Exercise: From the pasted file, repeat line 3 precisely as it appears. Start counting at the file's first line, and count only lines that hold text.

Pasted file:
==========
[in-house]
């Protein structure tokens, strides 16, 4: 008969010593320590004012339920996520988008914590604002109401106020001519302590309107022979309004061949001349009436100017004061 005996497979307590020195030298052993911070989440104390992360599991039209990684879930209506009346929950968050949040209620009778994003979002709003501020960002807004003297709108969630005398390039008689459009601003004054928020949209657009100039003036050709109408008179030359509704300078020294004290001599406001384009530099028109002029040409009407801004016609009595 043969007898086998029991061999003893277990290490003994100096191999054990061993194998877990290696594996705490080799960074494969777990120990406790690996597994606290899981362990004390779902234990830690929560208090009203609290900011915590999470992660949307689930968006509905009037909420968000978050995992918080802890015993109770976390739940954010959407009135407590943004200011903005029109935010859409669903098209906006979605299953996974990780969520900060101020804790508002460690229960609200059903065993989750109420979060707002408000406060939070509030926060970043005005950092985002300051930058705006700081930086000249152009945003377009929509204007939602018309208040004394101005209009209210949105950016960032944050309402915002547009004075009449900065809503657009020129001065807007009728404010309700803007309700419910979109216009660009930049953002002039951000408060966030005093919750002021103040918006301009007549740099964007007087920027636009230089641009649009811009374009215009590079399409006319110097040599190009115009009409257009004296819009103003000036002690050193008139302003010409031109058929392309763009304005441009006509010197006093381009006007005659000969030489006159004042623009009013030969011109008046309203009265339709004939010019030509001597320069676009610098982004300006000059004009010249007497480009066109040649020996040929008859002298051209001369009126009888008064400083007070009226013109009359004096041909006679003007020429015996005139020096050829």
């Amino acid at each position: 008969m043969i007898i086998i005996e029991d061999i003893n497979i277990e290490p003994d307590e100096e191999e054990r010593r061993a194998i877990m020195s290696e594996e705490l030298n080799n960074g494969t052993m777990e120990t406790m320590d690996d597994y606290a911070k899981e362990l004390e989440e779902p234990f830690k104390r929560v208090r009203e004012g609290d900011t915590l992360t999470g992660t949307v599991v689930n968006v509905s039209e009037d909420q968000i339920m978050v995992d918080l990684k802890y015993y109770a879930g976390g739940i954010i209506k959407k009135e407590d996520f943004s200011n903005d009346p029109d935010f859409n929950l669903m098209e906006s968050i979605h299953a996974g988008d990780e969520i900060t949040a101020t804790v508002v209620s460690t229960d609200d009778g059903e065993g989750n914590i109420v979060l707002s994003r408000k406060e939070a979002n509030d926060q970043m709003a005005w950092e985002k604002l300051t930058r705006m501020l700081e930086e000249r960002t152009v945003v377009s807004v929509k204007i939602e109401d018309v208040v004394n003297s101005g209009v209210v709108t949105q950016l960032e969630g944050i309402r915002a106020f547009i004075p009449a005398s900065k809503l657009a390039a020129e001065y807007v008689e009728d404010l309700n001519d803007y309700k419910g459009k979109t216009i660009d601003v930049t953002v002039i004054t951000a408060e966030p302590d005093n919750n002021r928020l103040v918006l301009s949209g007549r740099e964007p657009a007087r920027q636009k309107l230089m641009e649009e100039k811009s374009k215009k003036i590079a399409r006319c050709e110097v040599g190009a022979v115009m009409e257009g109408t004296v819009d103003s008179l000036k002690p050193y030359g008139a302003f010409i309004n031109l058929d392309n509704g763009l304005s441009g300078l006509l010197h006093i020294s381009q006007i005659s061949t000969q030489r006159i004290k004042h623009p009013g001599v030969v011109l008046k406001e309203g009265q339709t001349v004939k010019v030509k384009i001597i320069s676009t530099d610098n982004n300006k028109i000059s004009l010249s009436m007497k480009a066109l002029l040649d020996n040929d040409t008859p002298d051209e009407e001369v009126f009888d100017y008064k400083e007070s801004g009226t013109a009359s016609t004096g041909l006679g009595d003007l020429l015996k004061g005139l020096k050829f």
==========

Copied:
């Amino acid at each position: 008969m043969i007898i086998i005996e029991d061999i003893n497979i277990e290490p003994d307590e100096e191999e054990r010593r061993a194998i877990m020195s290696e594996e705490l030298n080799n960074g494969t052993m777990e120990t406790m320590d690996d597994y606290a911070k899981e362990l004390e989440e779902p234990f830690k104390r929560v208090r009203e004012g609290d900011t915590l992360t999470g992660t949307v599991v689930n968006v509905s039209e009037d909420q968000i339920m978050v995992d918080l990684k802890y015993y109770a879930g976390g739940i954010i209506k959407k009135e407590d996520f943004s200011n903005d009346p029109d935010f859409n929950l669903m098209e906006s968050i979605h299953a996974g988008d990780e969520i900060t949040a101020t804790v508002v209620s460690t229960d609200d009778g059903e065993g989750n914590i109420v979060l707002s994003r408000k406060e939070a979002n509030d926060q970043m709003a005005w950092e985002k604002l300051t930058r705006m501020l700081e930086e000249r960002t152009v945003v377009s807004v929509k204007i939602e109401d018309v208040v004394n003297s101005g209009v209210v709108t949105q950016l960032e969630g944050i309402r915002a106020f547009i004075p009449a005398s900065k809503l657009a390039a020129e001065y807007v008689e009728d404010l309700n001519d803007y309700k419910g459009k979109t216009i660009d601003v930049t953002v002039i004054t951000a408060e966030p302590d005093n919750n002021r928020l103040v918006l301009s949209g007549r740099e964007p657009a007087r920027q636009k309107l230089m641009e649009e100039k811009s374009k215009k003036i590079a399409r006319c050709e110097v040599g190009a022979v115009m009409e257009g109408t004296v819009d103003s008179l000036k002690p050193y030359g008139a302003f010409i309004n031109l058929d392309n509704g763009l304005s441009g300078l006509l010197h006093i020294s381009q006007i005659s061949t000969q030489r006159i004290k004042h623009p009013g001599v030969v011109l008046k406001e309203g009265q339709t001349v004939k010019v030509k384009i001597i320069s676009t530099d610098n982004n300006k028109i000059s004009l010249s009436m007497k480009a066109l002029l040649d020996n040929d040409t008859p002298d051209e009407e001369v009126f009888d100017y008064k400083e007070s801004g009226t013109a009359s016609t004096g041909l006679g009595d003007l020429l015996k004061g005139l020096k050829f």